Are Non-English Sites an Exchange Problem?

There is a persistent undercurrent of doubt that there are adequate safeguards to ensuring quality on ad exchanges. Google has long fought those notions, yet its purchase of Admeld seemed an endorsement of its approach to wall off premium publishers from the hurlyburly of broad exchanges.

And still questions linger. The latest accusation, via Trust Metrics: thanks to exchanges, U.S. advertisers are showing up on tons of non-English language websites. Trust Metrics pegs non-English sites making up about 10 percent of exchanges. In fact, non-English sites in exchanges now outnumber those deemed “unsafe” for reasons like carrying profanity or risque content. One often-feared ad exchange issue that isn’t much of one, according to Trust Metrics: porn, which only occupied 1 percent of sites

“The brands aren’t participating in a real way yet because they’re afraid,” said Trust Metrics CEO Andrew Lerner. “They’re right to be afraid. There’s good apples and bad apples out there.”

It’s best to take these kind of stats with some perspective. Trust Metrics is in the business of guarding against quality issues for advertisers buying via exchanges. It would therefore be in its interest to play up the issue, much like click-fraud vendors were regularly sounding the alarm that huge chunks of paid search clicks were worthless.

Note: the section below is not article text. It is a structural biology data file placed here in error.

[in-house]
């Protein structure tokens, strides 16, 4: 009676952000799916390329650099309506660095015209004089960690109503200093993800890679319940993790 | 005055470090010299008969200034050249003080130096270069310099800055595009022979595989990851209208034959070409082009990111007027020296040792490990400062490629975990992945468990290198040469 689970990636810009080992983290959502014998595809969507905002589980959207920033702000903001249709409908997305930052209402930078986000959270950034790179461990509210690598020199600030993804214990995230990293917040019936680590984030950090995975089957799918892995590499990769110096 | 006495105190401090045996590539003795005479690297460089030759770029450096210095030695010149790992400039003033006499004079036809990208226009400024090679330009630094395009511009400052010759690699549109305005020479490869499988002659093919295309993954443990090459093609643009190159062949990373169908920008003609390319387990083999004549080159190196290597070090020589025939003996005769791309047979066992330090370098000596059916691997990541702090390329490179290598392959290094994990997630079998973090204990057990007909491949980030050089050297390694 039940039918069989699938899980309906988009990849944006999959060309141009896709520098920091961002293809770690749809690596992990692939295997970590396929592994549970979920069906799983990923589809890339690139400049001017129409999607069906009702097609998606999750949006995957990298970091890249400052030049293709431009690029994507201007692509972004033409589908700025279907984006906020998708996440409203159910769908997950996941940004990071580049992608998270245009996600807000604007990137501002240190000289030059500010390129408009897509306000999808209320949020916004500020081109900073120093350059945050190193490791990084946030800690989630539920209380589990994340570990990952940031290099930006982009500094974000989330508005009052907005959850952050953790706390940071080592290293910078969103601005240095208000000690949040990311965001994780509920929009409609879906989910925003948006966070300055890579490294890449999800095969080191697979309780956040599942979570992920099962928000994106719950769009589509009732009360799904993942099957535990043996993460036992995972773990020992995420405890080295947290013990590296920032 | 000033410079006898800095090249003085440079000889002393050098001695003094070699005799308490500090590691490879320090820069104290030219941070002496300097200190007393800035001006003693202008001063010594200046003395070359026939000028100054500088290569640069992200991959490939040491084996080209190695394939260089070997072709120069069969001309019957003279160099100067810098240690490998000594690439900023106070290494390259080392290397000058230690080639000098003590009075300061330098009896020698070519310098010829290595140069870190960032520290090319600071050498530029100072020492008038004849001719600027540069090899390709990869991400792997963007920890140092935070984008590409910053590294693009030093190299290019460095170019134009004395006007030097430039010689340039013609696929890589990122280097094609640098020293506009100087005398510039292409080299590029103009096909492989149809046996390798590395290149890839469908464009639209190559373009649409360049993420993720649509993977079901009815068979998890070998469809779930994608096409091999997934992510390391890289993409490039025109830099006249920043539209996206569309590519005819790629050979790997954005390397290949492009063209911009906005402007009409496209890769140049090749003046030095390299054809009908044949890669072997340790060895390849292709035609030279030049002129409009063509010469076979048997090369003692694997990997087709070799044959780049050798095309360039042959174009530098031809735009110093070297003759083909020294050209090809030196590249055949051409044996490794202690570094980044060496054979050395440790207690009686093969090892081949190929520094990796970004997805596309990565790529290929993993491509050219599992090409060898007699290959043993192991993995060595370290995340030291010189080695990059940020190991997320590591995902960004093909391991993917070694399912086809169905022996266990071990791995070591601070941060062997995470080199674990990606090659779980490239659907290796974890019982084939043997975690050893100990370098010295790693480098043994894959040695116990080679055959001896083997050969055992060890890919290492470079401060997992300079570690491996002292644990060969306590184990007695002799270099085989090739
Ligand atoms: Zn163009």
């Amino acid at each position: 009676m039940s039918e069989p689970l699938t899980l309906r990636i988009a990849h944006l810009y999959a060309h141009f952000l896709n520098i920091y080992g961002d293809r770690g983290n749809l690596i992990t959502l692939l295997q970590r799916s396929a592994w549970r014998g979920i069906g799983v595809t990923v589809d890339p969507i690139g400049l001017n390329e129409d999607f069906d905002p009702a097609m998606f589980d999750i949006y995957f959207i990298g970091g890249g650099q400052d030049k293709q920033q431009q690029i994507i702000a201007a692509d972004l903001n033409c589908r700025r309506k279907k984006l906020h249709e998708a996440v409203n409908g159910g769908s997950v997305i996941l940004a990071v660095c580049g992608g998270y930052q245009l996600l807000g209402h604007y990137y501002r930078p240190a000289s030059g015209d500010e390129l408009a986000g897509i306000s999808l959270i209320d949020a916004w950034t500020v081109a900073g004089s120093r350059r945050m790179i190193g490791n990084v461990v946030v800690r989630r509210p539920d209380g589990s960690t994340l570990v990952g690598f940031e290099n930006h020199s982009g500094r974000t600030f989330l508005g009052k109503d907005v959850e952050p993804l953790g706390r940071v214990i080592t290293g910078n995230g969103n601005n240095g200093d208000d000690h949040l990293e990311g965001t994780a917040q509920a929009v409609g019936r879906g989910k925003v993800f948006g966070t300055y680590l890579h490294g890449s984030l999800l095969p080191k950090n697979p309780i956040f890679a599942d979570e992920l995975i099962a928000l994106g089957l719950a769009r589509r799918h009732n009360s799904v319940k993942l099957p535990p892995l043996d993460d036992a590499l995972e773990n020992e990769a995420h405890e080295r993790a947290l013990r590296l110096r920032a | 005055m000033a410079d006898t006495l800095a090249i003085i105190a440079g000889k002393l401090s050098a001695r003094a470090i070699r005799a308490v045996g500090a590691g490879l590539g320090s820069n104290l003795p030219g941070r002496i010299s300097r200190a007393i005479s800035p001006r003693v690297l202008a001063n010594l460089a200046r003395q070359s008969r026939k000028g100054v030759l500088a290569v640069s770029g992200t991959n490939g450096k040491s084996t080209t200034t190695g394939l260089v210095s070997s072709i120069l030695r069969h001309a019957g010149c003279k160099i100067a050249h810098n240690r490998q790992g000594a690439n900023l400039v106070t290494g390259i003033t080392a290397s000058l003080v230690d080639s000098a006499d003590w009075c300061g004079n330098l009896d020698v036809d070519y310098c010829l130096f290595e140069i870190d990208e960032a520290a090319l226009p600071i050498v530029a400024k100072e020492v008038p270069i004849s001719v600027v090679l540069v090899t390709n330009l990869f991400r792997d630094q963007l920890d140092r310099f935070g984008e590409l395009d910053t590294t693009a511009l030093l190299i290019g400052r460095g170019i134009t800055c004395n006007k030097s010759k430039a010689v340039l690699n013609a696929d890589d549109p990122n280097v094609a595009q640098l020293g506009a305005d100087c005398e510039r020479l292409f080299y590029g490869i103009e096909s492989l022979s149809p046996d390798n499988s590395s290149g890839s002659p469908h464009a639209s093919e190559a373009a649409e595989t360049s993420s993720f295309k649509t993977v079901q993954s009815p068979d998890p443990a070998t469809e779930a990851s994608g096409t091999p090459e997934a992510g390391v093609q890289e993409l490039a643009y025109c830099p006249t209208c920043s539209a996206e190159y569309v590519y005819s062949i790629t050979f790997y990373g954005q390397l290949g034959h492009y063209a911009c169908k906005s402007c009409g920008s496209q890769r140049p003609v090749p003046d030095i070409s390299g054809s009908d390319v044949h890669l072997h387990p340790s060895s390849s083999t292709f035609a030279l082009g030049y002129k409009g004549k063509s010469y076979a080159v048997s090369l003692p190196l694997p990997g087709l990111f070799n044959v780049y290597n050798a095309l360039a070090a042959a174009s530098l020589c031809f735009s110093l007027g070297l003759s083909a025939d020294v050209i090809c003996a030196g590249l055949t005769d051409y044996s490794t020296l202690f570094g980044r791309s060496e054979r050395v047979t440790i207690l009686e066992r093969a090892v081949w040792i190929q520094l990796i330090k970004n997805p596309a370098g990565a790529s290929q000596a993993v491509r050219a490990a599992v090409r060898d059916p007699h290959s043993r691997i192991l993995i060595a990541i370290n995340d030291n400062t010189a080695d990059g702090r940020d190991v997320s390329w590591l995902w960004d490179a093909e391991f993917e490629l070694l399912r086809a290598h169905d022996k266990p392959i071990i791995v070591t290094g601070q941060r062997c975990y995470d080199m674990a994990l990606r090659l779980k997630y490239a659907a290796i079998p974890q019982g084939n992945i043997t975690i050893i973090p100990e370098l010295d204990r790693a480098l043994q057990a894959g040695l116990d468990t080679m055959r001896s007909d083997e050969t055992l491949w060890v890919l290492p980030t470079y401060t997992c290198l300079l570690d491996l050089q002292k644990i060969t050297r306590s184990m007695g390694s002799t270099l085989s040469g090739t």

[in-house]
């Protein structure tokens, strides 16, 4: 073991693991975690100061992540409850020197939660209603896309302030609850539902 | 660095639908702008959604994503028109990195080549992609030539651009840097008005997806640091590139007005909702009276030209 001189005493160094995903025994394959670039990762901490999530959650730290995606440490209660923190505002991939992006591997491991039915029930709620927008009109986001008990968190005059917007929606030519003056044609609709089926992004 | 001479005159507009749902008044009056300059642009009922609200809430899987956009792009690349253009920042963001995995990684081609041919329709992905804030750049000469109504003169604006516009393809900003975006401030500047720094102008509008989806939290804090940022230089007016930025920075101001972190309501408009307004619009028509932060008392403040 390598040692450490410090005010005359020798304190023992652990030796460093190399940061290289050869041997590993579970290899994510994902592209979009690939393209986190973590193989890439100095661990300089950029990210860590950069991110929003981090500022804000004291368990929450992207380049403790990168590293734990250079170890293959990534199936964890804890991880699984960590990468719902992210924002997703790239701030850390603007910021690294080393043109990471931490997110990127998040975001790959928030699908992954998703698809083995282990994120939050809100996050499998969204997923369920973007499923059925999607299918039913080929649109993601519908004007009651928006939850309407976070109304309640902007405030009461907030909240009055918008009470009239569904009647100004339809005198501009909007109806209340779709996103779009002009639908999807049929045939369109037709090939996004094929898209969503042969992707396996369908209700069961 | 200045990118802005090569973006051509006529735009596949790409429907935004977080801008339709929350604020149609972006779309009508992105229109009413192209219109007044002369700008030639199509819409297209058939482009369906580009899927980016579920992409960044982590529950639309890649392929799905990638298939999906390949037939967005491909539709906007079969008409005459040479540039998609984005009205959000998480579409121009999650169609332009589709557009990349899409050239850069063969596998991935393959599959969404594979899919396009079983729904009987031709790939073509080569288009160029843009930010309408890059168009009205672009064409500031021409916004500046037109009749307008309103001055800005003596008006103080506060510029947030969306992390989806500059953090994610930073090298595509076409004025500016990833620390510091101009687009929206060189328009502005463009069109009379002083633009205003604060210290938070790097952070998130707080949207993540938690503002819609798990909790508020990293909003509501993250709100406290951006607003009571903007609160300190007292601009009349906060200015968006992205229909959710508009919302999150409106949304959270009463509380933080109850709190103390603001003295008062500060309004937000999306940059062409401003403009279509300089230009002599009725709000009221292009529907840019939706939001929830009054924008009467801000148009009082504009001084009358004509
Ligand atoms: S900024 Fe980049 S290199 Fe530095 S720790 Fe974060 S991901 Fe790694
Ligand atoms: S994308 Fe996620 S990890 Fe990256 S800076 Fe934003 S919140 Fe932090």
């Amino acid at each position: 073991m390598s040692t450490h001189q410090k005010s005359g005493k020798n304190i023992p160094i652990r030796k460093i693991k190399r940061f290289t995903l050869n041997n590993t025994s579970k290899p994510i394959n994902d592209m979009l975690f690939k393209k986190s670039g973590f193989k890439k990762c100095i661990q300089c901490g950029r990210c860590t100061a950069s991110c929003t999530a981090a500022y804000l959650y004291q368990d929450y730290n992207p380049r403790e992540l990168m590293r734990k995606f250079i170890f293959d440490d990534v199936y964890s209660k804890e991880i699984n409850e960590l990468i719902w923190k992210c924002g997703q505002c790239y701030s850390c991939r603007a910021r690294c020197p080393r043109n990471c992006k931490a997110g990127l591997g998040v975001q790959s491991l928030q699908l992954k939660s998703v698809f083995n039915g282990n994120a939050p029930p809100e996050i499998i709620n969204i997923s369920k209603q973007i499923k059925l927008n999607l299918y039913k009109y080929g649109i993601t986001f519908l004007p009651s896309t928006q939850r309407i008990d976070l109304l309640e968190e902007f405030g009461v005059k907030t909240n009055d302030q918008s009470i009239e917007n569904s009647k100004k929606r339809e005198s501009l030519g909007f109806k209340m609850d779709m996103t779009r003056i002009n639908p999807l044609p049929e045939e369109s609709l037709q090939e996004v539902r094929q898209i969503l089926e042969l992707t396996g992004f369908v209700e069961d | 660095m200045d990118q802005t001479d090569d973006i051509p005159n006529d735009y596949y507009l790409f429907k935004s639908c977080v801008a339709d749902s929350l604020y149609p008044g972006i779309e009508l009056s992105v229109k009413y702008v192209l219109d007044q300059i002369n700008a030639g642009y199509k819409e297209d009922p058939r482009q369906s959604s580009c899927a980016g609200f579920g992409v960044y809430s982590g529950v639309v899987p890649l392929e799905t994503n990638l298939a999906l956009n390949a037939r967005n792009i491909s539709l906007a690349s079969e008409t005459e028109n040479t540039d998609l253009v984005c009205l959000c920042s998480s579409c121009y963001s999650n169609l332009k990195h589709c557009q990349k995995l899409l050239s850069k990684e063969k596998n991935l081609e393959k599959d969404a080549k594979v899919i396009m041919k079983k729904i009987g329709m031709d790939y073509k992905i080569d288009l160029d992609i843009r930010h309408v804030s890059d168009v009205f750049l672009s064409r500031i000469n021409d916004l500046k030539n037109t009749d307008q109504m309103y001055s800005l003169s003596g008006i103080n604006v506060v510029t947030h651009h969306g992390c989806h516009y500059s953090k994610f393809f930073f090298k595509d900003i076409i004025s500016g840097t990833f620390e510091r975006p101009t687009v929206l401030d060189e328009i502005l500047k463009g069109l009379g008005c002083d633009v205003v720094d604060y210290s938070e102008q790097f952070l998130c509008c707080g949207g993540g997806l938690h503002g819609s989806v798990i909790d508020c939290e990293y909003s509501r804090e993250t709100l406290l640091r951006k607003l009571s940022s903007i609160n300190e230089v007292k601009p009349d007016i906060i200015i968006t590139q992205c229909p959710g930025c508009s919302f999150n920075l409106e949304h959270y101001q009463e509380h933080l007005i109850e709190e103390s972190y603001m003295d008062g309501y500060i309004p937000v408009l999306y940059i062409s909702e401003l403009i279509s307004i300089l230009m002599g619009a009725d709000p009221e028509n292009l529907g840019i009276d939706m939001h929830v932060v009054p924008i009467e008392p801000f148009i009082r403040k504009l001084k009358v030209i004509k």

Lerner allows it is in his interest to play up the problem his company is out trying to solve. Yet he stands by what the data his company sees shows. The solution isn’t to avoid exchanges, he said, but for buyers to take more safeguards.

The problem points to a paradox of the programmatic buying world. On the one hand it is about finding pinpoint audiences. Yet on the other it is about scale. Sometimes finding those narrow audiences at scale means going very far and wide. It’s not mistake, Lerner noted, that Forrester ranks demand-side platforms on the number of impressions they can ingest. With that many impressions in play, many will turn out on sites that are worthless because they’re stuffed with ads, not in English or have other quality problems, he said.

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